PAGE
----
In Scotland, carbon emissions tax on land is being debated as a means to enhance its ability to do its part in reducing emissions. A new poll on the implementation of carbon land tax on Scotland’s large estates has shown almost a five to one majority support it.
64% supported the introduction of a carbon emissions tax on the biggest landholdings in Scotland, with only 14% against. The poll was commissioned by the wild places charity – the John Muir Trust. The charity has brought forward a proposal for a Carbon Emissions Land Tax on all public, private and NGO landholdings over one thousand hectares, excluding community landowners.
Under the John Muir Trust’s proposal, the Scottish Government would give councils the power to introduce the tax locally at their own discretion with all revenues retained by councils that would go towards financing projects contributing to tackling climate change and enhancing biodiversity.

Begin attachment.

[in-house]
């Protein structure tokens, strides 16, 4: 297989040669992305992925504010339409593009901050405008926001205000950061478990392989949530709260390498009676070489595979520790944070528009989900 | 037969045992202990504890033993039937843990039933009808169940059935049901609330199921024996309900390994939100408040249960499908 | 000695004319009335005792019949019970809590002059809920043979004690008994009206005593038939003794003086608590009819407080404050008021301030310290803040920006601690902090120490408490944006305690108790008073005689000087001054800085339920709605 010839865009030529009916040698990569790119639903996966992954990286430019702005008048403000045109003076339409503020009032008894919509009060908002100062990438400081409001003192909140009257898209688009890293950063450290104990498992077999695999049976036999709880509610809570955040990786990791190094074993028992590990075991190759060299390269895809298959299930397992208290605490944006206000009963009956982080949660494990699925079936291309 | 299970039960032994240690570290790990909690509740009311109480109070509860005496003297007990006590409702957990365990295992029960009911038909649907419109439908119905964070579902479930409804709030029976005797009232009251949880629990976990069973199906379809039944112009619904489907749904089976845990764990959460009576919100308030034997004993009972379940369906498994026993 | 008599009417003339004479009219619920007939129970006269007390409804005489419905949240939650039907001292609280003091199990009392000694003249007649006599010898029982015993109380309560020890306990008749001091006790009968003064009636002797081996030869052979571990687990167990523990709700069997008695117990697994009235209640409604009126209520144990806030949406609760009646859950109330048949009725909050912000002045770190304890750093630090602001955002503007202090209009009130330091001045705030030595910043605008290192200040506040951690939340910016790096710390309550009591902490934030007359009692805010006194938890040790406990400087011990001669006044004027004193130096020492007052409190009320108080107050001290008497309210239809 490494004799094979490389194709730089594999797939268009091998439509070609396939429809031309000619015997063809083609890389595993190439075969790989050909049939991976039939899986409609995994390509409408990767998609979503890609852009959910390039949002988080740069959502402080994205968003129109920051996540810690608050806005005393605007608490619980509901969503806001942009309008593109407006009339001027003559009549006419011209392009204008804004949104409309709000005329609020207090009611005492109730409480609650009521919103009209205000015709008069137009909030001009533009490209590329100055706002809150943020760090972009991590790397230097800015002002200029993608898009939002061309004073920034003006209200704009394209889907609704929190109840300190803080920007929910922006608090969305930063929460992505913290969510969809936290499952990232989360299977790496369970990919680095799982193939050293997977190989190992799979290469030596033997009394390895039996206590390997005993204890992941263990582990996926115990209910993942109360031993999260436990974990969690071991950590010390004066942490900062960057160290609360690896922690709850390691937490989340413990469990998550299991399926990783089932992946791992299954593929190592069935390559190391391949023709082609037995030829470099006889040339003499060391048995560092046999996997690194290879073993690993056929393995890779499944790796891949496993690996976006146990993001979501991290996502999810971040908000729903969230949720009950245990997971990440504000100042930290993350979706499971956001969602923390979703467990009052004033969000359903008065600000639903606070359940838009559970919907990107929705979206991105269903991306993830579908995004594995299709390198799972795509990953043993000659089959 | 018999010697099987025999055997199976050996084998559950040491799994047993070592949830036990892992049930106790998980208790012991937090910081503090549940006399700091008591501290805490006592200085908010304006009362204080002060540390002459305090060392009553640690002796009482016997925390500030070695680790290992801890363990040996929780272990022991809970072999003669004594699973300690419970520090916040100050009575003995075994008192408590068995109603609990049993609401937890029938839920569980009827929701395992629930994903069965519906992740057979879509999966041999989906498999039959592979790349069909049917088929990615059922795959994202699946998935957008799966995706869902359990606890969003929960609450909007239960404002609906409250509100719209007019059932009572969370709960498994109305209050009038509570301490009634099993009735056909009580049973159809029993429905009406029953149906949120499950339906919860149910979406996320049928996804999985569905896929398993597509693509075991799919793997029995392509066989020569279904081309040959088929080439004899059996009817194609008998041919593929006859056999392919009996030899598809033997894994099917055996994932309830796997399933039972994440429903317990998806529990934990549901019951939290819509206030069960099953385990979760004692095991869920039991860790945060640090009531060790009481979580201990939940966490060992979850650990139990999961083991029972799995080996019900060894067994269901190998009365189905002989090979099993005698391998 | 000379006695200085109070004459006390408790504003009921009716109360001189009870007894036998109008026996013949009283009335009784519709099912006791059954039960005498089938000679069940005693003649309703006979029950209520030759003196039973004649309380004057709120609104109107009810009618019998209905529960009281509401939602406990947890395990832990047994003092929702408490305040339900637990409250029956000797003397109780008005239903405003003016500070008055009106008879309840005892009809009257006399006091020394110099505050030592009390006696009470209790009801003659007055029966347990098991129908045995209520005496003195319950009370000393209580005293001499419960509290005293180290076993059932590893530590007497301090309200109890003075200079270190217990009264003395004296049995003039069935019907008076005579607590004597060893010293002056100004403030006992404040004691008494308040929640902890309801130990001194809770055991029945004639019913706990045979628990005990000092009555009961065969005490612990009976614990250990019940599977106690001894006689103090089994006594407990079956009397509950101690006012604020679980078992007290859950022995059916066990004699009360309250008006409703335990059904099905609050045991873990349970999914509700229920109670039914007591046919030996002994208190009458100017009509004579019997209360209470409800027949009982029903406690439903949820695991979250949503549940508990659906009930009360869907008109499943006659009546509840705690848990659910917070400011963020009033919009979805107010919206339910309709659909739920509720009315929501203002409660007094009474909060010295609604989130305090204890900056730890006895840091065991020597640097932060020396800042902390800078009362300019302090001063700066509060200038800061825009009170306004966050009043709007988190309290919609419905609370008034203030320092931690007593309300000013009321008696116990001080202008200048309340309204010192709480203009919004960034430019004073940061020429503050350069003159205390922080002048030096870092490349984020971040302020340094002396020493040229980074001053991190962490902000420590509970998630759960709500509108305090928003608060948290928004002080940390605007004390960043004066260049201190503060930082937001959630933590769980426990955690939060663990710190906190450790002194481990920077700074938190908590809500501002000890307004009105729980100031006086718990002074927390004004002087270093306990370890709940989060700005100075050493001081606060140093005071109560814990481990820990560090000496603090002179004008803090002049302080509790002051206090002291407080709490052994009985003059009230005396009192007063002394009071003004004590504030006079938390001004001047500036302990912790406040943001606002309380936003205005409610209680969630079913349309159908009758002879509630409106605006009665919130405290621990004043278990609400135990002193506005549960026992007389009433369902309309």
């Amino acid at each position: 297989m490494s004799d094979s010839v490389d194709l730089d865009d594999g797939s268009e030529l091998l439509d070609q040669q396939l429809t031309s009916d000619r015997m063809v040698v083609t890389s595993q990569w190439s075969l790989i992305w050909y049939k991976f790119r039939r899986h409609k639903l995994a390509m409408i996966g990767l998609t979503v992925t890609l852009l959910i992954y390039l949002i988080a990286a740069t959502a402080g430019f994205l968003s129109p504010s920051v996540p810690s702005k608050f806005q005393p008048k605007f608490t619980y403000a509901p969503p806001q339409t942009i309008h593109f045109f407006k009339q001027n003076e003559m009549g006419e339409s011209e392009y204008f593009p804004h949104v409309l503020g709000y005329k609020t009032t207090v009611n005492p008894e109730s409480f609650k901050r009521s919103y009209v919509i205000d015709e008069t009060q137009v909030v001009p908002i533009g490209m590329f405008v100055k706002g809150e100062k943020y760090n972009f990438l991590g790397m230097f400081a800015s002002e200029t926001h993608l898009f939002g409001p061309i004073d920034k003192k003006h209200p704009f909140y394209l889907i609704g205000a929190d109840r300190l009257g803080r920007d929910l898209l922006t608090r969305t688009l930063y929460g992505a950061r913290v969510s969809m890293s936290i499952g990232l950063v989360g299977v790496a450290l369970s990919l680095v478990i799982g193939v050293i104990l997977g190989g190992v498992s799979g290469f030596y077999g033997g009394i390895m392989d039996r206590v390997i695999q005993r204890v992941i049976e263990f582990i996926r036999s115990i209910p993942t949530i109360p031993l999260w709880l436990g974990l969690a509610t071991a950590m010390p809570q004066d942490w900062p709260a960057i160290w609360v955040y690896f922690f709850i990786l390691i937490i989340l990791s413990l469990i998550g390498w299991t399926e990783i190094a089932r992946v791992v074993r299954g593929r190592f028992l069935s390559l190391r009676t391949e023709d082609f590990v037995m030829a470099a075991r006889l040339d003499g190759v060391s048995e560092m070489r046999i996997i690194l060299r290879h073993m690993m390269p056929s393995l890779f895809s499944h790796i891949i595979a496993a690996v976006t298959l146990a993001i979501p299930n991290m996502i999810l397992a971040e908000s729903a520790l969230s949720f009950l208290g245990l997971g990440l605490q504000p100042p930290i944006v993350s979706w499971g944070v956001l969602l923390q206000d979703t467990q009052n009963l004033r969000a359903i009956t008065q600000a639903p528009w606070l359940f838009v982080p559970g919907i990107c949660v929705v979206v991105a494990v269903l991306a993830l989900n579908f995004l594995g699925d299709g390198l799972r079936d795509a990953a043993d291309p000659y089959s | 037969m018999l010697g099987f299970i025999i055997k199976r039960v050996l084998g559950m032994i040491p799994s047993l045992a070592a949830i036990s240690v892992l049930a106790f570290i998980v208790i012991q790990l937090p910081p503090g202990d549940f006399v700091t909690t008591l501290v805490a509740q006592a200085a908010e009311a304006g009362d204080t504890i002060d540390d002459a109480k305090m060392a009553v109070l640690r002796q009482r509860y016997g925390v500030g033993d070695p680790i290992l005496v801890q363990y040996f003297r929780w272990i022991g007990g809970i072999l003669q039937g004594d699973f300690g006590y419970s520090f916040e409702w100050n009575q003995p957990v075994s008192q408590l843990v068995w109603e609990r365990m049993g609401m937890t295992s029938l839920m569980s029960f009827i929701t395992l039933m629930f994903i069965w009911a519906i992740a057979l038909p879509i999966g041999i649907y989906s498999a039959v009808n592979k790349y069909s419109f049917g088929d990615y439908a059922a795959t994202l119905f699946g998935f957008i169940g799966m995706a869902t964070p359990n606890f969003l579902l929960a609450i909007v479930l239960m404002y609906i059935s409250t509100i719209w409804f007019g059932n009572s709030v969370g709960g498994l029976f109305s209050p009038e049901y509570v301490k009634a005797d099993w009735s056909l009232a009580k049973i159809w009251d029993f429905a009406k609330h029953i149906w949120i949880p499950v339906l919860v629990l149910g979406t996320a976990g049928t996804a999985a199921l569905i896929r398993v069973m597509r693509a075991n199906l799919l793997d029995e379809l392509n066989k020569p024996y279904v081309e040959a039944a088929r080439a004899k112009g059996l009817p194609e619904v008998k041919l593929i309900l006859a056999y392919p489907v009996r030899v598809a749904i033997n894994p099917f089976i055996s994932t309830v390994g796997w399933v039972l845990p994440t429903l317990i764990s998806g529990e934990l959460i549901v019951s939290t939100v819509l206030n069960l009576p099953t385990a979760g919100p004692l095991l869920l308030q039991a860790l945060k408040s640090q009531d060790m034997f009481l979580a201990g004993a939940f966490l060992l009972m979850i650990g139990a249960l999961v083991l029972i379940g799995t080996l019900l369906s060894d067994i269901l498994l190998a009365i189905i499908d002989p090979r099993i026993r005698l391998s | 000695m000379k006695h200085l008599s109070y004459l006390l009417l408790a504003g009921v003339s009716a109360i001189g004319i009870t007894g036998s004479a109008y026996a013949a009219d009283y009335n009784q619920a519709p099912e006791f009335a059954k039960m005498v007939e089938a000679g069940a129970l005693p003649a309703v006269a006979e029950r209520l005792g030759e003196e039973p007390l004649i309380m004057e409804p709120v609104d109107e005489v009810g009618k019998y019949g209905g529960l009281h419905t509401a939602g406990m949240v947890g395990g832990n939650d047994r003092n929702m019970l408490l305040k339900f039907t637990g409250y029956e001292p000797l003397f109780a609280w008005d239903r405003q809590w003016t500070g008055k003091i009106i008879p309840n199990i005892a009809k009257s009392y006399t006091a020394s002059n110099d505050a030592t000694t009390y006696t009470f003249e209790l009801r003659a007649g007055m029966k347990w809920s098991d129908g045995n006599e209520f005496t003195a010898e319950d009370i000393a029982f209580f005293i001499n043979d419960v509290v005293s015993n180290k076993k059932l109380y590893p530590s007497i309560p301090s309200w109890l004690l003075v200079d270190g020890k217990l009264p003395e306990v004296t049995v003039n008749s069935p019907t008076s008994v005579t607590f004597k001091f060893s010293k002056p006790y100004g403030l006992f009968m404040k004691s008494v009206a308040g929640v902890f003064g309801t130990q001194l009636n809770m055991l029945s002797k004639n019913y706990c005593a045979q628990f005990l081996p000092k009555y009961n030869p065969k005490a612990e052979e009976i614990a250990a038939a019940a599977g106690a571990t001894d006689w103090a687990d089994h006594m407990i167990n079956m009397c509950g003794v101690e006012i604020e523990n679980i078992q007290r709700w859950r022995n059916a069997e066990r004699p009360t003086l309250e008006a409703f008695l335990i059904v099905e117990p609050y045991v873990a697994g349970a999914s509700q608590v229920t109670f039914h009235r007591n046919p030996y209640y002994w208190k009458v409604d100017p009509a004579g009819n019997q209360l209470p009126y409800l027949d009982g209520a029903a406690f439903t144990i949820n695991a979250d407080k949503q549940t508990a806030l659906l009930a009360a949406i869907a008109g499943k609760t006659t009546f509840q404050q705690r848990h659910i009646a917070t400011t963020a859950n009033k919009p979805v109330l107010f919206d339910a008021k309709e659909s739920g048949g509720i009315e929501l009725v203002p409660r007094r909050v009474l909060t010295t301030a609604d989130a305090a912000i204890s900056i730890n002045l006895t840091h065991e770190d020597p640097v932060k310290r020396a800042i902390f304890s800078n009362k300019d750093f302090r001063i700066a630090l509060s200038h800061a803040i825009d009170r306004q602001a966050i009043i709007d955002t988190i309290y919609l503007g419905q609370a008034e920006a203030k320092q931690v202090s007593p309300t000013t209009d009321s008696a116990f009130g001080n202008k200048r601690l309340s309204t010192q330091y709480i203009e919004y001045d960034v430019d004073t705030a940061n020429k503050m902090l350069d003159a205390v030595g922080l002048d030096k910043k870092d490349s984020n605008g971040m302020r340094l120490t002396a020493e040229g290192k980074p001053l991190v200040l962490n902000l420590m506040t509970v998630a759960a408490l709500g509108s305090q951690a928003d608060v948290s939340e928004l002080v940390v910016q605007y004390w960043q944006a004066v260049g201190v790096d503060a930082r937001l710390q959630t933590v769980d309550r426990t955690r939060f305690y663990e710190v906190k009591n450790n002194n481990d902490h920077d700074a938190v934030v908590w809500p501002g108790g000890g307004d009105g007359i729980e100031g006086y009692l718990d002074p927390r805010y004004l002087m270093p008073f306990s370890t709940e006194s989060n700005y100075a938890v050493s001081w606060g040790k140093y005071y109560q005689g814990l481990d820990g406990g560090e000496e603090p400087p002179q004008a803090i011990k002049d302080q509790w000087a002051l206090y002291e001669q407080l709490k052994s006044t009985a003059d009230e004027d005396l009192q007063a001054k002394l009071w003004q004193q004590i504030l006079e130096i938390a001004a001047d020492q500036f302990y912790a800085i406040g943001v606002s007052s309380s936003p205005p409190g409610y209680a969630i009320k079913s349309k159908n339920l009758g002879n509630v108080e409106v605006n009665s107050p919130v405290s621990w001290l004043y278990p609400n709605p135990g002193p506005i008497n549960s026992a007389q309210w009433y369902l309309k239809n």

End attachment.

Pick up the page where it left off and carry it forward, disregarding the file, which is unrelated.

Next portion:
According to the John Muir Trust, the way part of Scotland’s land is being managed is actually causing it to emit more carbon dioxide gases than international aviation and shipping. Rather than storing carbon, as a natural carbon sink, some of Scottish land is releasing it.
“Much of Scotland’s land, especially in the mountains and uplands, is failing to pull its weight in helping the nation deliver climate and biodiversity targets. The Scottish Government is now trying to address this huge gap. We applaud these efforts,” explained Mike Daniels, Head of Policy for the John Muir Trust.
The poll is said to give confidence to politicians to act boldly and use fiscal measures to compel big landowners to manage their land in the wider public interest. “This level of support gives the Scottish Government the mandate required to legislate for a new Carbon Emissions Land Tax,” added Mr Daniels.